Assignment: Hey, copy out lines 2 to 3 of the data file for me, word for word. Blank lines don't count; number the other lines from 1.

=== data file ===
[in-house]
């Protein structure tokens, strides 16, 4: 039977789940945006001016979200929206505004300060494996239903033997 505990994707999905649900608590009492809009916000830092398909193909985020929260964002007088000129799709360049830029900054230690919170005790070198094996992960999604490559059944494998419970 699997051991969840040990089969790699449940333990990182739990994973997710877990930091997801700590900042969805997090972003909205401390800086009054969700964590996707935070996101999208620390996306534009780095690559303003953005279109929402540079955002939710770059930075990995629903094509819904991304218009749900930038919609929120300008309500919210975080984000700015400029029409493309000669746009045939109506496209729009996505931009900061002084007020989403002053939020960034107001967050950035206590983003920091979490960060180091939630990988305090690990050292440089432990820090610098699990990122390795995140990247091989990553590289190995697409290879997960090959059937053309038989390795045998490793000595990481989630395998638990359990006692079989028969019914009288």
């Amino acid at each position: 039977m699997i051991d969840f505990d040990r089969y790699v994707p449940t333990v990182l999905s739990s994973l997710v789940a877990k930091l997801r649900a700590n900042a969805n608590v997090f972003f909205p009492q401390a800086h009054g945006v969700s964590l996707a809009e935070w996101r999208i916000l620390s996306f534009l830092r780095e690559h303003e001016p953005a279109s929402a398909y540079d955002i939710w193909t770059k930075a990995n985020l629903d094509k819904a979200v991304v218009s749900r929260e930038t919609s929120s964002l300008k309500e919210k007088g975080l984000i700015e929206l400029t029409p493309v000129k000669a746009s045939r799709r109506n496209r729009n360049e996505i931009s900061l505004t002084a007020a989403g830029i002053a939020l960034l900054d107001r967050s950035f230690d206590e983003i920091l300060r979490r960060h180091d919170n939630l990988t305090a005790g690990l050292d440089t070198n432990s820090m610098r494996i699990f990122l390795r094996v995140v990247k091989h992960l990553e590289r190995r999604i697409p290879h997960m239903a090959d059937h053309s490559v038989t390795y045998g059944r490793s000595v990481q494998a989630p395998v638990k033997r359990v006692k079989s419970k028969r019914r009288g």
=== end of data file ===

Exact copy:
């Protein structure tokens, strides 16, 4: 039977789940945006001016979200929206505004300060494996239903033997 505990994707999905649900608590009492809009916000830092398909193909985020929260964002007088000129799709360049830029900054230690919170005790070198094996992960999604490559059944494998419970 699997051991969840040990089969790699449940333990990182739990994973997710877990930091997801700590900042969805997090972003909205401390800086009054969700964590996707935070996101999208620390996306534009780095690559303003953005279109929402540079955002939710770059930075990995629903094509819904991304218009749900930038919609929120300008309500919210975080984000700015400029029409493309000669746009045939109506496209729009996505931009900061002084007020989403002053939020960034107001967050950035206590983003920091979490960060180091939630990988305090690990050292440089432990820090610098699990990122390795995140990247091989990553590289190995697409290879997960090959059937053309038989390795045998490793000595990481989630395998638990359990006692079989028969019914009288």
């Amino acid at each position: 039977m699997i051991d969840f505990d040990r089969y790699v994707p449940t333990v990182l999905s739990s994973l997710v789940a877990k930091l997801r649900a700590n900042a969805n608590v997090f972003f909205p009492q401390a800086h009054g945006v969700s964590l996707a809009e935070w996101r999208i916000l620390s996306f534009l830092r780095e690559h303003e001016p953005a279109s929402a398909y540079d955002i939710w193909t770059k930075a990995n985020l629903d094509k819904a979200v991304v218009s749900r929260e930038t919609s929120s964002l300008k309500e919210k007088g975080l984000i700015e929206l400029t029409p493309v000129k000669a746009s045939r799709r109506n496209r729009n360049e996505i931009s900061l505004t002084a007020a989403g830029i002053a939020l960034l900054d107001r967050s950035f230690d206590e983003i920091l300060r979490r960060h180091d919170n939630l990988t305090a005790g690990l050292d440089t070198n432990s820090m610098r494996i699990f990122l390795r094996v995140v990247k091989h992960l990553e590289r190995r999604i697409p290879h997960m239903a090959d059937h053309s490559v038989t390795y045998g059944r490793s000595v990481q494998a989630p395998v638990k033997r359990v006692k079989s419970k028969r019914r009288g």